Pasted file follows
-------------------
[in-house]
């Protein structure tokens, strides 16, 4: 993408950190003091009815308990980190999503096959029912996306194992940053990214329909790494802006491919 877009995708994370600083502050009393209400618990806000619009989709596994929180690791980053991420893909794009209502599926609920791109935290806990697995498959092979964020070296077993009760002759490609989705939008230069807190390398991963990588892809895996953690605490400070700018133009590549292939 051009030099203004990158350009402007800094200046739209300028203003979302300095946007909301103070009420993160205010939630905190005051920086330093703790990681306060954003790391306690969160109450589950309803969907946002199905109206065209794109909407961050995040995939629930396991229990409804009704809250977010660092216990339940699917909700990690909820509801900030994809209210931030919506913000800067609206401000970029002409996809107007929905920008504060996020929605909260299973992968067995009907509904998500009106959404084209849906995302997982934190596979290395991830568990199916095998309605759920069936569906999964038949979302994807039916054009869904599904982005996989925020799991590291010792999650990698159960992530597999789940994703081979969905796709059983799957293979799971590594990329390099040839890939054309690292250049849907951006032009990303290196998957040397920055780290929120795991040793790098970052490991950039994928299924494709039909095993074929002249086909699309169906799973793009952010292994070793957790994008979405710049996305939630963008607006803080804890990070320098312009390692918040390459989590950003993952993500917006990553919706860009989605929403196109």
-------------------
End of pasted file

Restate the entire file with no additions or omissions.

[in-house]
């Protein structure tokens, strides 16, 4: 993408950190003091009815308990980190999503096959029912996306194992940053990214329909790494802006491919 877009995708994370600083502050009393209400618990806000619009989709596994929180690791980053991420893909794009209502599926609920791109935290806990697995498959092979964020070296077993009760002759490609989705939008230069807190390398991963990588892809895996953690605490400070700018133009590549292939 051009030099203004990158350009402007800094200046739209300028203003979302300095946007909301103070009420993160205010939630905190005051920086330093703790990681306060954003790391306690969160109450589950309803969907946002199905109206065209794109909407961050995040995939629930396991229990409804009704809250977010660092216990339940699917909700990690909820509801900030994809209210931030919506913000800067609206401000970029002409996809107007929905920008504060996020929605909260299973992968067995009907509904998500009106959404084209849906995302997982934190596979290395991830568990199916095998309605759920069936569906999964038949979302994807039916054009869904599904982005996989925020799991590291010792999650990698159960992530597999789940994703081979969905796709059983799957293979799971590594990329390099040839890939054309690292250049849907951006032009990303290196998957040397920055780290929120795991040793790098970052490991950039994928299924494709039909095993074929002249086909699309169906799973793009952010292994070793957790994008979405710049996305939630963008607006803080804890990070320098312009390692918040390459989590950003993952993500917006990553919706860009989605929403196109």